Perhaps the best guide to web usability ever written, Don’t Make Me Think is a must read if you build anything that anyone anywhere ever has to interact with. Since its original publication in 2000, Krug’s book has been adopted as the holy word by user experience designers. The premises are surprisingly simple — for instance, you obviously don’t want to make your users have to think about how to interact with your software. But they can be applied at differing levels of difficulty. I was introduced to this book by experts who still keep it on their bookshelves, when I was just beginning to think about user experience.
It’s a very short read — even the second edition, with its three extra chapters, is easy to get through. Don’t Make Me Think is designed to be a very user-friendly book. It’s worth reading all the way through, at least once, but it’s a book that’s meant to be used, even more than it’s meant to be read. When you’re working on a large project, Krug’s book can act as a checklist that you should follow to turn out the best possible product.
Development: Why does HTML think “chucknorris” is a color?
If you set the background color of a document to “chucknorris” in HTML, the result is a red background. There are plenty of other strings that also produce color, but clearly, Chuck Norris takes precedence.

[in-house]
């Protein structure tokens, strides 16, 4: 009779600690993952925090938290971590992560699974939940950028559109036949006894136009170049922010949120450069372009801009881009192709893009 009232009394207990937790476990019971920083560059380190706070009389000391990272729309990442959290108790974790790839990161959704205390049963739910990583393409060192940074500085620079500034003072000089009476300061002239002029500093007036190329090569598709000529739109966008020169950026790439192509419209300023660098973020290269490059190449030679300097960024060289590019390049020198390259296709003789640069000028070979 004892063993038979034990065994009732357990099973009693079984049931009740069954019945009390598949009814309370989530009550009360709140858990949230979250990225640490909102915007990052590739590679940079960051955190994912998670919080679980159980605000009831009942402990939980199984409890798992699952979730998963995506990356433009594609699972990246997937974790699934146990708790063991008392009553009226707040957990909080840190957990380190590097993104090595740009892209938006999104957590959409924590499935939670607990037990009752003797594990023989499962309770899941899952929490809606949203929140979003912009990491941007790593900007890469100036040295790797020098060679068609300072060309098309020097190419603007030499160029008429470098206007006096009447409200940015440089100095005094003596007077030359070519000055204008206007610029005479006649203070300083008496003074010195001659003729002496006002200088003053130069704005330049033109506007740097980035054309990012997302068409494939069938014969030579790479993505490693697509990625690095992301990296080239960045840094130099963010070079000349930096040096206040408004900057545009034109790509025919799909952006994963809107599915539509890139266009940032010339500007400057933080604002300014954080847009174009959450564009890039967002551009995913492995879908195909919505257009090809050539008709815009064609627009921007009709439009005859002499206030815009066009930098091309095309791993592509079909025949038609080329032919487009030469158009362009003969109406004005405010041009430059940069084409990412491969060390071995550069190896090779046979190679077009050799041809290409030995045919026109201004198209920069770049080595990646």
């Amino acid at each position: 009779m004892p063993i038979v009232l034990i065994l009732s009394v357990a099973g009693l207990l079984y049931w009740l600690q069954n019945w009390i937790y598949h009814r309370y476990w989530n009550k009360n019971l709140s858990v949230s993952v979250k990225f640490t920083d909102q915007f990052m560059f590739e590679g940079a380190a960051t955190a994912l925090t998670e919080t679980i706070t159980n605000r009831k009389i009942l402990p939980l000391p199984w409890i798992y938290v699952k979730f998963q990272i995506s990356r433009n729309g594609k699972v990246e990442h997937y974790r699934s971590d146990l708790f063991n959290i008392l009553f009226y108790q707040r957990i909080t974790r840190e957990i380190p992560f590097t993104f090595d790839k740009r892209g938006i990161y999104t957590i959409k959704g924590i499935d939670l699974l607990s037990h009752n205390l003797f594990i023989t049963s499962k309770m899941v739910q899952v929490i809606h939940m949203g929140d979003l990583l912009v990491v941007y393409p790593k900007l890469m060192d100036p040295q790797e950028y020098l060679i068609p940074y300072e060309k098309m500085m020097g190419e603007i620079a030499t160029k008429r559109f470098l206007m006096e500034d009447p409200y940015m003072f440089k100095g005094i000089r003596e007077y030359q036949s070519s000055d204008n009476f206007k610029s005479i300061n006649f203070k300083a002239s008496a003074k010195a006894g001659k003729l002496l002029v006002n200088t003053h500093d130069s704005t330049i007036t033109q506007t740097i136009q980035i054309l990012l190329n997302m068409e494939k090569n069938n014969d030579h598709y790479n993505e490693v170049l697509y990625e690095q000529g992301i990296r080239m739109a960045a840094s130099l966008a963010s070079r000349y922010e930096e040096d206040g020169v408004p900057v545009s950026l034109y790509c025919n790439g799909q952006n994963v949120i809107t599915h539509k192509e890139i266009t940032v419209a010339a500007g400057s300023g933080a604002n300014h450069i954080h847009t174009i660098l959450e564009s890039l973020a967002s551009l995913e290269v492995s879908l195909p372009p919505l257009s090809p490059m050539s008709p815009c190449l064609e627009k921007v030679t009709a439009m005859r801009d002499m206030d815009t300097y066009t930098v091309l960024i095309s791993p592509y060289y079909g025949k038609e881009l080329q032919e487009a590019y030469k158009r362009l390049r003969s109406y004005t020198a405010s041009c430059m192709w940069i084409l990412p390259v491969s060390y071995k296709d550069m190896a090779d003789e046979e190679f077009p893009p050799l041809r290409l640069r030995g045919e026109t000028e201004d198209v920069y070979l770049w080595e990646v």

Funding: Is app-era pricing making software better, or worse?
There are days when app pricing seems like a race to the bottom: when mobile apps are priced at 99 cents, it’s hard go much lower. But considering the cost of creating new features for apps, it seems like the expense of adding a new feature must be more than the value a developer will earn back — which begs the question of whether this pricing model makes for better or worse software?
Operations: Are you out of sync with your values?
Building a company requires building a culture, preferably one that matches up with exactly what you care about. This article from Michael Bungay Stanier discusses what values make sense with your company culture.
Marketing: Better for whom?
Jason Cohen’s most recent post will make you look at the products you build with new eyes. If you’ve ever looked at what already exists in the market and you’ve decided that you can do better, Cohen’s question is crucial. Just who are you building a better product for?
Beyond Tech: And read all over
Jamelle Bouie’s article first appeared in The Magazine, but since its publication there and on Bouie’s site, it’s gotten a lot of attention. Bouie points out the lack of diversity in tech writing, pointing to the very real issues of having access to the networks that help people find jobs in this area, as well as education and other trends that should be addressed. The article has sparked extensive discussion, as well as disagreements from a lot of tech bloggers. Personally, I find the article hard to disagree with.
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